4th EU AML Directive will make curbing crime easier, but cost banks millions
26 June 2017 | 10050 views | 1
As the 4th EU AML Directive comes into force today, a pair of studies suggests that while most UK FS industry financial crime professionals think the new rules will make it easier to prevent money laundering, they are likely to cost banks millions in inefficient KYC checks.
As the deadline for full implementation of AMLD4 hits, a survey of nearly 200 UK professionals by LexisNexis Risk Solutions shows that 73% think it will make preventing money laundering easier. This marks a significant shift in attitudes from two years ago, when just 17% thought the directive would make a change and 32% thought it would make no difference.
However, there is likely to be an associated cost. Research from Consult Hyperion for Mitek suggests that the average UK bank already wastes £5 million a year on manual and inefficient KYYC processes. With AMLD4 and the anticipated AMLD5 increasing the frequency and scope of these essential checks, the annual waste is likely to double to £10 million a year, claims the report.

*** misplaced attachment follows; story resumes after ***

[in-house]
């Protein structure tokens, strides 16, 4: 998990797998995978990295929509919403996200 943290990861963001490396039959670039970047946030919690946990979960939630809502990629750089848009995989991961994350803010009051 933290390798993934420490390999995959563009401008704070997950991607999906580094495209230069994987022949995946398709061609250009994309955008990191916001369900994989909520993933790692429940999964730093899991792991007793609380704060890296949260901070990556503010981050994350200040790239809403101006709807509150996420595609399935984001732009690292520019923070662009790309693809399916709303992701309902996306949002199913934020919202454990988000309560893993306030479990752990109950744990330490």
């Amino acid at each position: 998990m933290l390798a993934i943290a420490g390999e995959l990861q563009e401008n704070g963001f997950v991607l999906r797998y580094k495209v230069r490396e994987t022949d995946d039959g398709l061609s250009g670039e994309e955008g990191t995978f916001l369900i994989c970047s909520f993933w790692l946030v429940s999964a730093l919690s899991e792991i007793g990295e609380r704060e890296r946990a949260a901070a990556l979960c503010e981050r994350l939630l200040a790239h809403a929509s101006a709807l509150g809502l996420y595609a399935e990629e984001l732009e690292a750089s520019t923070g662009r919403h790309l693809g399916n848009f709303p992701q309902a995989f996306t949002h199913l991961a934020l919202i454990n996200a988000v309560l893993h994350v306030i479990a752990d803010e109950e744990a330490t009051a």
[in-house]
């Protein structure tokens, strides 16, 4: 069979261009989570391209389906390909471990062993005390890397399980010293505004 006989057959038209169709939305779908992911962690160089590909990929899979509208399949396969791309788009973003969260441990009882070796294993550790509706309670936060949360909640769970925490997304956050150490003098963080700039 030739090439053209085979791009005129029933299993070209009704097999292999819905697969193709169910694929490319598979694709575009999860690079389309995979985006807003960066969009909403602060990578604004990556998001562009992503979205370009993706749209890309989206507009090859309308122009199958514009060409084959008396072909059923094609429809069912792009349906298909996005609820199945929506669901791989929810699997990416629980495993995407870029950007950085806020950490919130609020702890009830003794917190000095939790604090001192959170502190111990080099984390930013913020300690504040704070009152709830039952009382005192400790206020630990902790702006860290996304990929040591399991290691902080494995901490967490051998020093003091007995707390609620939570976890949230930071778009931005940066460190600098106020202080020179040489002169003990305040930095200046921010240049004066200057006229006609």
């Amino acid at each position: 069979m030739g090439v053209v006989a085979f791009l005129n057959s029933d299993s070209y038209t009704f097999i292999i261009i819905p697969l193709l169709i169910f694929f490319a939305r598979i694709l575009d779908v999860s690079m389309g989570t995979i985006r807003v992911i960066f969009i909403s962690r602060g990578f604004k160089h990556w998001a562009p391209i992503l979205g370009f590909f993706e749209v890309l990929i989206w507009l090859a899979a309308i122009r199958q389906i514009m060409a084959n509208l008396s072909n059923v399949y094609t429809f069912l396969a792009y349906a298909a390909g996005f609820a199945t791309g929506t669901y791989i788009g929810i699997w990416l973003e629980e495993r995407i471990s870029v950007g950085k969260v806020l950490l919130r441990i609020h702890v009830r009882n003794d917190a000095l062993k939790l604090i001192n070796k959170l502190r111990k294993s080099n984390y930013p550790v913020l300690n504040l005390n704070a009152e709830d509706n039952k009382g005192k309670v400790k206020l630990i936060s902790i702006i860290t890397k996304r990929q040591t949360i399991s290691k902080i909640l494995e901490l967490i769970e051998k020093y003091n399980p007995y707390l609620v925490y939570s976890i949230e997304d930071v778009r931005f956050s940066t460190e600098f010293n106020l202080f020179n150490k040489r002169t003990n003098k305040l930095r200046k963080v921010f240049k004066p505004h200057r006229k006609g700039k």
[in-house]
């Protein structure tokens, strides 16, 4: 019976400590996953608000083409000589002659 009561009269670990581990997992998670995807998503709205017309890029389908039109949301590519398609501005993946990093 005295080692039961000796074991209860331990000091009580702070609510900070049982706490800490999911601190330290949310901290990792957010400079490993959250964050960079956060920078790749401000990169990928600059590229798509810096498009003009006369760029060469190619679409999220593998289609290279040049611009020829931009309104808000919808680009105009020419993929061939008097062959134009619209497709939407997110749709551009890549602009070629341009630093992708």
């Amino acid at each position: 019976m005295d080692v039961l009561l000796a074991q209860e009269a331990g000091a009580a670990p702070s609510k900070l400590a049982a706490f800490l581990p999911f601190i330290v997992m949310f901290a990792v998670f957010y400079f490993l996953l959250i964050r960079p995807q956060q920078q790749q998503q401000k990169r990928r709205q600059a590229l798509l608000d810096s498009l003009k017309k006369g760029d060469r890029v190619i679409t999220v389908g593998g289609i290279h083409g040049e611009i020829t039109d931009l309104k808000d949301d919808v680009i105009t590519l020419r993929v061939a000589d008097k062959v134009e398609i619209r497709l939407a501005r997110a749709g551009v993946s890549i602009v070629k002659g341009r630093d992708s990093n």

Total costs for KYC processes range from £10 to £100 per check and, in the UK, a quarter of applications are abandoned due to KYC friction. What's more, AMLD4 will impose fines as high as 10% of annual turnover for serious breaches.
Consult Hyperion says that eIDs for digital onboarding are still several years away from being widely available but that mobile technology could save millions of pounds on KYC costs.
"The message to all financial institutions is clear: The cost of KYC checks is much too high, placing too much reliance on inefficient and error-prone manual processes," says Steve Pannifer, COO, Consult Hyperion.
"Getting it wrong is both costly and damaging. New rules will result in much higher fines when serious failures in compliance occur. Financial institutions cannot afford to wait for eID to be widely available. Advanced mobile technology provides a straightforward mechanism now to reduce both cost and risk as well as remove friction from the user experience, increasing top line revenue."